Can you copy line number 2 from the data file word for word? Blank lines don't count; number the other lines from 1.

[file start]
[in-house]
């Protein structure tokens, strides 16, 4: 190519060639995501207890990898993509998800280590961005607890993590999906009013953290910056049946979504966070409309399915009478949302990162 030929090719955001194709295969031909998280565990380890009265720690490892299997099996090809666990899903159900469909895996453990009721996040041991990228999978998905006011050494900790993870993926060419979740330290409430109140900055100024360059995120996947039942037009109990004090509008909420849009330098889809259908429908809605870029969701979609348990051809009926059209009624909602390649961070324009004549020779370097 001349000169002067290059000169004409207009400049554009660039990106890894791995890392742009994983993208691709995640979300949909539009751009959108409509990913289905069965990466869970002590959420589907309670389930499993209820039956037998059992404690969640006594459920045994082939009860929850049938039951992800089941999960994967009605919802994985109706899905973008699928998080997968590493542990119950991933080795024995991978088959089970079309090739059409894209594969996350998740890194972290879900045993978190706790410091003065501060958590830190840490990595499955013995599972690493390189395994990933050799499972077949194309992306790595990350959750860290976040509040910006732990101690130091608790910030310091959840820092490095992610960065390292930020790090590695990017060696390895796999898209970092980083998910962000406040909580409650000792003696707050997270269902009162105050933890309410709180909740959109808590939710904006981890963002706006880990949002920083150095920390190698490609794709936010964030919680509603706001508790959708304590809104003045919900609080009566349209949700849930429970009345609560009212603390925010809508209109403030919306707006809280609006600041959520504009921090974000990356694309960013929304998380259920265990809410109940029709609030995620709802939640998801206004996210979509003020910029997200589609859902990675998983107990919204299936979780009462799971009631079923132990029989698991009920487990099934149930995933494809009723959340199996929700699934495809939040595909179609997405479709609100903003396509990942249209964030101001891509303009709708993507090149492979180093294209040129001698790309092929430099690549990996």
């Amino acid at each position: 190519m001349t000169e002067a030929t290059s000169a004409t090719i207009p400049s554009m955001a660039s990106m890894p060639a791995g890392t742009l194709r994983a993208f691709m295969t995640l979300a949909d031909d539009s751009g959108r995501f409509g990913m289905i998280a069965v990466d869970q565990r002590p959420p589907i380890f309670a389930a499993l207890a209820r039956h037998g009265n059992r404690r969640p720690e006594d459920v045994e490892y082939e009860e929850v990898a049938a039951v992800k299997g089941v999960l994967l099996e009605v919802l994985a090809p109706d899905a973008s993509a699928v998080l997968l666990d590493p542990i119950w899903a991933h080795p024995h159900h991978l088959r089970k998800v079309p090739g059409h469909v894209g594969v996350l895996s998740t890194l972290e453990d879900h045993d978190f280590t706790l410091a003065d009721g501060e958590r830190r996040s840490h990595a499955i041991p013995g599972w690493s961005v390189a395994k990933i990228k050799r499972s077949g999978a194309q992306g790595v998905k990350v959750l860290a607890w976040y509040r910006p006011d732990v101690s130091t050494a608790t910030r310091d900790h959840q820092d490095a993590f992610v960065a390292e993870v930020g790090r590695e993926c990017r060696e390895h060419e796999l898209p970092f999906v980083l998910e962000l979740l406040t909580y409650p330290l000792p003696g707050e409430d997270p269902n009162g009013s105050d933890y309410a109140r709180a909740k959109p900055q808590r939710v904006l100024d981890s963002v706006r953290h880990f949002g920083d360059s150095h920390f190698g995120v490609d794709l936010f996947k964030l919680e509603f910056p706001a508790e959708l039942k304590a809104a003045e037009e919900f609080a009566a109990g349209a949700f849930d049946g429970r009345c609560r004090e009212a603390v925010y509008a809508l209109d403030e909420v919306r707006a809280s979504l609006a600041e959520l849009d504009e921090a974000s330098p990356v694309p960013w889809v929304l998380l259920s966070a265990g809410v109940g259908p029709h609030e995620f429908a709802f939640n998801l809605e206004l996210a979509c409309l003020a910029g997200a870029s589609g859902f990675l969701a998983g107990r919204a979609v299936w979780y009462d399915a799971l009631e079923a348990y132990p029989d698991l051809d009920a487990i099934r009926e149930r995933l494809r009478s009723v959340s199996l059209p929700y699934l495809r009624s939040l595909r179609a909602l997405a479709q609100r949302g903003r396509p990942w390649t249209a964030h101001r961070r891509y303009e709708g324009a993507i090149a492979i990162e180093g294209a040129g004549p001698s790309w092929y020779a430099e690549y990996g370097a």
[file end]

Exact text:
């Protein structure tokens, strides 16, 4: 190519060639995501207890990898993509998800280590961005607890993590999906009013953290910056049946979504966070409309399915009478949302990162 030929090719955001194709295969031909998280565990380890009265720690490892299997099996090809666990899903159900469909895996453990009721996040041991990228999978998905006011050494900790993870993926060419979740330290409430109140900055100024360059995120996947039942037009109990004090509008909420849009330098889809259908429908809605870029969701979609348990051809009926059209009624909602390649961070324009004549020779370097 001349000169002067290059000169004409207009400049554009660039990106890894791995890392742009994983993208691709995640979300949909539009751009959108409509990913289905069965990466869970002590959420589907309670389930499993209820039956037998059992404690969640006594459920045994082939009860929850049938039951992800089941999960994967009605919802994985109706899905973008699928998080997968590493542990119950991933080795024995991978088959089970079309090739059409894209594969996350998740890194972290879900045993978190706790410091003065501060958590830190840490990595499955013995599972690493390189395994990933050799499972077949194309992306790595990350959750860290976040509040910006732990101690130091608790910030310091959840820092490095992610960065390292930020790090590695990017060696390895796999898209970092980083998910962000406040909580409650000792003696707050997270269902009162105050933890309410709180909740959109808590939710904006981890963002706006880990949002920083150095920390190698490609794709936010964030919680509603706001508790959708304590809104003045919900609080009566349209949700849930429970009345609560009212603390925010809508209109403030919306707006809280609006600041959520504009921090974000990356694309960013929304998380259920265990809410109940029709609030995620709802939640998801206004996210979509003020910029997200589609859902990675998983107990919204299936979780009462799971009631079923132990029989698991009920487990099934149930995933494809009723959340199996929700699934495809939040595909179609997405479709609100903003396509990942249209964030101001891509303009709708993507090149492979180093294209040129001698790309092929430099690549990996």